I began shooting the night sky with standard photography equipment, fixed tripod, a long lens, and a digital camera with a cable release. I managed to capture lunar and solar eclipses with this gear, but now as I begin to explore this arena, I find I need to make a big step up in knowledge to capture images of planets, moons, and other celestial bodies.

      Getting a decent telescope is just a web page and a fist full of money. Even getting a German Equatorial mount is easily available now. What I hadn't really given thought to, is getting access to ground with a great view of the sky in 360º in the mid-west with its tree strewn horizons. I may have to begin to talk to a realtor yet - my yard will be very limiting. What I would love to find is a nice open hill in a dark zone and a good local astro-photography club.

      I will have to be satisfied with

      l will add more to this post as I progress in my quest

    • This is a fascinating question that had me thinking all day yesterday. I have loved photography since birth and I’ve tried my hand at most forms of it, sometimes professionally.

      I worked at SmugMug for 13 years so I got exposed to thousands of photographers who became my heroes.

      I feel the most pressure and nerves when I’m trying to shoot photos of people that I know and love and I want to tell their story. It’s one thing to take a pretty, smiling photo, but what about one that truly tells who they are?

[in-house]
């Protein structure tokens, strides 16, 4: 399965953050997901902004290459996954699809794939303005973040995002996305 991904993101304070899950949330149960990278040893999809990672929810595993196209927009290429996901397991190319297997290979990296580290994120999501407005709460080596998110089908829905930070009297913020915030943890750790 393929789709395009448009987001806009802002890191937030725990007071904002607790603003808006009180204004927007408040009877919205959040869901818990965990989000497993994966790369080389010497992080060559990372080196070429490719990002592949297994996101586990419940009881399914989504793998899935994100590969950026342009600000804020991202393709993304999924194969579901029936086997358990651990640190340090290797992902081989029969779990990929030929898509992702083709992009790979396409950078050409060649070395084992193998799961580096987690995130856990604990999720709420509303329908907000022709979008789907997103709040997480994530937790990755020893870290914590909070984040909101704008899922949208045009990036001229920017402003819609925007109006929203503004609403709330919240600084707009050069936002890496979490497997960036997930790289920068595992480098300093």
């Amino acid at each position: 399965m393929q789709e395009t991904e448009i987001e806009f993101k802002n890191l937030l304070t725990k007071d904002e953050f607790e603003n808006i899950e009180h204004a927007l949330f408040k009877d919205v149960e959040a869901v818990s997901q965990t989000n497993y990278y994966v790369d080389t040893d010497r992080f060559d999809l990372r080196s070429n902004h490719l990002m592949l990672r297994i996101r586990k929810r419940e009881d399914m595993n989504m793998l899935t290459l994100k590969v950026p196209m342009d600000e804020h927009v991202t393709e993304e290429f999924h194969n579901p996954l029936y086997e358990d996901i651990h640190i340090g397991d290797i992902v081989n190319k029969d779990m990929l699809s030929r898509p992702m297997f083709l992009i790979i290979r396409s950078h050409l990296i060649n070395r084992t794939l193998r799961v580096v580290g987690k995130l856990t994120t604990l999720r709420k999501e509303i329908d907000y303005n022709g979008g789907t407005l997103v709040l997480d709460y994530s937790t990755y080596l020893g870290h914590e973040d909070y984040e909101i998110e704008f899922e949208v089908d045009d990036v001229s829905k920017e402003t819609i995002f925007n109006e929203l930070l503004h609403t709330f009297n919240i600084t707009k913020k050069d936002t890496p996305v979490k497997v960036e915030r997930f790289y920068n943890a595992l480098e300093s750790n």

At a motorcycle rally I was struck by Gwen, this loving mother, who had brought her autistic son Jonathan a long way on the back of her motorcycle. His face lit up as they talked about it. So I asked them to ride with helmets off in the parking lot to see if I could capture the joy and love they have for each other.

      The next morning as they left for home I got word they had crashed and I rushed to the scene. I felt intense pressure to capture the emotion of the scene and their love. Some people shouted at me to put the camera away, but Gwen shouted to let me shoot.

      Fortunately, Jonathan was okay and Gwen put a 30x40 image of them on the motorcycle in his room.

      One of my limitations is I’m emotional and photojournalism that juxtaposes tragedy with innocence wrecks me. Photojournalists who can do it are my heroes.

    • thank you much!

      for the flames, i took a mannequin head and covered it with aluminum foil then wrapped that with a black t-shirt and put it on a light stand in my backyard and waited for night to come. once it was pitch black outside i doused the head with lantern fluid and then lit the whole thing on fire

      i had my camera on a tripod and was firing it with a remote so that i could grab the stand with the head and move it around to get different trails with the flames. it was an effective way to get a lot of flame shots without burning down my studio 😁

      as for editing, i use a wacom cintiq monitor with a stylus and have been working with one for the past 20yrs or so in one form or another. i can't imagine doing the type editing i do any other way

    • What a great topic.

      I would say i encounter three types of challenges: Cultural Sensitivity, Emotions and Physically challenging or life threatening photograph.

      Cultural Sensitivity

      Women is extremely culture sensitive issue in our part of world, taking photographs women in street and then posting on internet has many folds of cultural issues including violence and even murders. On the other hand, we have national poet who attributed colors of universe to existence of women, which is a fact and i always felt my portfolio will always remain incomplete without some colorful photographs of women.